In Israel, as the ultra-Orthodox Jewish community grows, so do efforts to protect women's rights. The latest controversy is about their voices. A religious radio station refused to air anything coming from a female mouth — not a single word. That prompted a class-action lawsuit that highlighted the debate over women's rights. NPR's Lauren Frayer reports.
LAUREN FRAYER, BYLINE: Women sing as they march through the Jewish Quarter of Jerusalem's Old City.
UNIDENTIFIED CROWD: (Singing in foreign language).
FRAYER: They're from a group called Women of the Wall, which lobbies for women to be allowed to pray and sing aloud at the Western Wall. They often get heckled by ultra-Orthodox men. And today is no different.
UNIDENTIFIED MAN: (Foreign language spoken).
FRAYER: These men object to women singing in public, a subject of theological debate here. In Israel, it's rare to hear a woman even speaking on ultra-Orthodox radio. And four years ago, a lawsuit was filed by a feminist group called Kolech.
YAEL ROCKMAN: Our name is Kolech, which, in Hebrew, is your voice in feminine.
FRAYER: Executive director Yael Rockman says her group sued on behalf of all female listeners of Kol Barama, which was then an all-male, ultra-Orthodox radio station.
ROCKMAN: There were no women interviewing. You wouldn't be able to hear a woman in this radio channel. Now, not only that — this radio channel is not private. They get money from the government.
FRAYER: The discrimination lawsuit went all the way to Israel's highest court. And in late 2014, the feminists won. Kol Barama declined NPR's requests for an interview. Under court order, it recently allowed women on call-in shows. They used to have to fax their questions to be read on air by a man or child. Now for two hours a week...
(SOUNDBITE OF ARCHIVED RECORDING)
UNIDENTIFIED WOMAN: (Foreign language spoken).
FRAYER: A husband and wife host a program about family values. But the station is now fighting the feminists' request that it pay $26 million in damages for the years it didn't air any female voices. It's the largest claim, advocates say, ever made for women's rights in Israel. A ruling is expected next year.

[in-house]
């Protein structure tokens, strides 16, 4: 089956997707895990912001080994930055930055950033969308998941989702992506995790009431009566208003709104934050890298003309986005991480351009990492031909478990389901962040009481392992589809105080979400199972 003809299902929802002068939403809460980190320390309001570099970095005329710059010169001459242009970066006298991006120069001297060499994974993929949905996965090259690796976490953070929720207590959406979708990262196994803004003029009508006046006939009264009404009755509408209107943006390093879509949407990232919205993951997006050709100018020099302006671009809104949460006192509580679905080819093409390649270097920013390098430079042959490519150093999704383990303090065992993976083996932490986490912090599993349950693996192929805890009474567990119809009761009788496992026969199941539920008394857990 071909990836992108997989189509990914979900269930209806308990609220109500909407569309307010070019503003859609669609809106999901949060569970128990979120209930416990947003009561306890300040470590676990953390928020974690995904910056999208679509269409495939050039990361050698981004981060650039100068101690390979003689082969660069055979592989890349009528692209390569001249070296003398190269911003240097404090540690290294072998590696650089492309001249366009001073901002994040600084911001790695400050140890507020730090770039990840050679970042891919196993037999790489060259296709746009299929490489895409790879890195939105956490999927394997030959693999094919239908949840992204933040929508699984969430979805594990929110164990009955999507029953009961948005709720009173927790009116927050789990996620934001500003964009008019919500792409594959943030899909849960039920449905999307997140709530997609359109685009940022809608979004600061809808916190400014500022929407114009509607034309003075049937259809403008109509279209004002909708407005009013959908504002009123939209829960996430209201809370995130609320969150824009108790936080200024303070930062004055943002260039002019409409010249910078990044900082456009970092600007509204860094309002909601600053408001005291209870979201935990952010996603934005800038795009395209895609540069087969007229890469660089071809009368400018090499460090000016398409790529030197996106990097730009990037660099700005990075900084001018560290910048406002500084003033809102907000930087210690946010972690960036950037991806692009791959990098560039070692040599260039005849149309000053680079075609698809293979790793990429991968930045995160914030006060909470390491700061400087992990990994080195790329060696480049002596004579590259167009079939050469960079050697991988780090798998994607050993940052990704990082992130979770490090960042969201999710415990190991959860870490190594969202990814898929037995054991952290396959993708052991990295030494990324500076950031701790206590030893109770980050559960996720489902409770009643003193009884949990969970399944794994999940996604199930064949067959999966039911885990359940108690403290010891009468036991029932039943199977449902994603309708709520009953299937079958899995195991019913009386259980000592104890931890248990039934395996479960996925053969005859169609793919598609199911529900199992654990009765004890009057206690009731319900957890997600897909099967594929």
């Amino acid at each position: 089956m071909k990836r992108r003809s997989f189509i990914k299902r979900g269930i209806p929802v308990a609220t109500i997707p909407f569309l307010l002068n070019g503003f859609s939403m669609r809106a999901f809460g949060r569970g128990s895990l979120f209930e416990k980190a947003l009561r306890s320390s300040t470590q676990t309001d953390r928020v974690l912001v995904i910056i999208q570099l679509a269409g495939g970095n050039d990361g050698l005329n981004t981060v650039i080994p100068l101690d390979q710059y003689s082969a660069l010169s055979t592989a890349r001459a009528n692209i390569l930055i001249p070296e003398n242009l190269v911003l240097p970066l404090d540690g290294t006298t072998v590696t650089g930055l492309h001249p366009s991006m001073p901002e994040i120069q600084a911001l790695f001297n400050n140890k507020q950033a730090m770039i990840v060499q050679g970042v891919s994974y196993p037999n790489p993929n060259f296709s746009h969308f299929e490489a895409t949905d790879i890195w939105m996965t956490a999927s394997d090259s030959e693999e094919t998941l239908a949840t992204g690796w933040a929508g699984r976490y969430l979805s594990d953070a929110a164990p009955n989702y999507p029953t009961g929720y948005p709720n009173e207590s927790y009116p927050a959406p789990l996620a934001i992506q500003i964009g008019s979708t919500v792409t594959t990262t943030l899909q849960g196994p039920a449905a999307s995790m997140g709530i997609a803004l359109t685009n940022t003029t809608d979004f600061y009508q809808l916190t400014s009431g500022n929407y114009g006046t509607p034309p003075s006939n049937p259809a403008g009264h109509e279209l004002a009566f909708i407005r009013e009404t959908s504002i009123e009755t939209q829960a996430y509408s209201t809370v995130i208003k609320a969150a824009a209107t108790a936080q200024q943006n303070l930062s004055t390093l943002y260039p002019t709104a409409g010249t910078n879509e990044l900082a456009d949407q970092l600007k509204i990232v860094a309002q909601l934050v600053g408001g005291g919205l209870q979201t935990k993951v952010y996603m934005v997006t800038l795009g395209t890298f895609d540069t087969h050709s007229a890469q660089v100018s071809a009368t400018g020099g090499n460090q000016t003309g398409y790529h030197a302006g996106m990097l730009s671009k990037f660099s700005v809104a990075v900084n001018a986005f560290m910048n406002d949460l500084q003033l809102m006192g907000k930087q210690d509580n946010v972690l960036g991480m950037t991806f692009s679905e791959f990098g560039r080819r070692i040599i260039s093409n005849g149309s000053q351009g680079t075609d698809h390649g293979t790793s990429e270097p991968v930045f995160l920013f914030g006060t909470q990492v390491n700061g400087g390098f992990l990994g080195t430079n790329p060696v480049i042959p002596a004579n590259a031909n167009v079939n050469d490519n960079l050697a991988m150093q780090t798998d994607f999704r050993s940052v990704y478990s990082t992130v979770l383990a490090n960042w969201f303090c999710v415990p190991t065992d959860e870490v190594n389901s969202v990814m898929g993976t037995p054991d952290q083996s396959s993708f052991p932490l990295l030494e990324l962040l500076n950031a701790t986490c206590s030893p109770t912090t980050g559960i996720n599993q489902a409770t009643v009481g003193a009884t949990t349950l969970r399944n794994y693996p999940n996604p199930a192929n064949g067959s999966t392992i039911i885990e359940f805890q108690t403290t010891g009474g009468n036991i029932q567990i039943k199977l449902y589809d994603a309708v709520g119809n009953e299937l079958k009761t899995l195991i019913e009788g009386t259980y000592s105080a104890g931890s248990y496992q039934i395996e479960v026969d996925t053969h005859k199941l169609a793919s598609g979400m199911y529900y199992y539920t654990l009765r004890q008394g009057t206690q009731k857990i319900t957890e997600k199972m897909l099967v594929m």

MENI SCHWARTZ: My name is Meni Gera Schwartz.
FRAYER: Meni Schwartz is editor of a big ultra-Orthodox news website which doesn't publish photos of women, though it recently made an exception for Hillary Clinton. He defends Kol Barama.
SCWARTZ: (Foreign language spoken).
FRAYER: He says niche media cater to their audiences. It's a business. Outsiders might be offended. "But go ask women in this ultra-Orthodox neighborhood," he says, pointing out his window. And so I did. I went to a nearby restaurant that happened to be hosting a bris or circumcision ceremony, where men in black hats and silk suits dance and sing while women mingle behind a partition.
CHANA: (Foreign language spoken).
FRAYER: "No, the radio shouldn't ever air women's voices. That's forbidden," says Chana, who didn't want to give her last name because she thinks women, including even herself, should not be on the radio. A dozen women around her nod in agreement. Israeli courts have ruled that these women were discriminated against on the radio, even if they don't think so themselves. Lauren Frayer, NPR News, Jerusalem.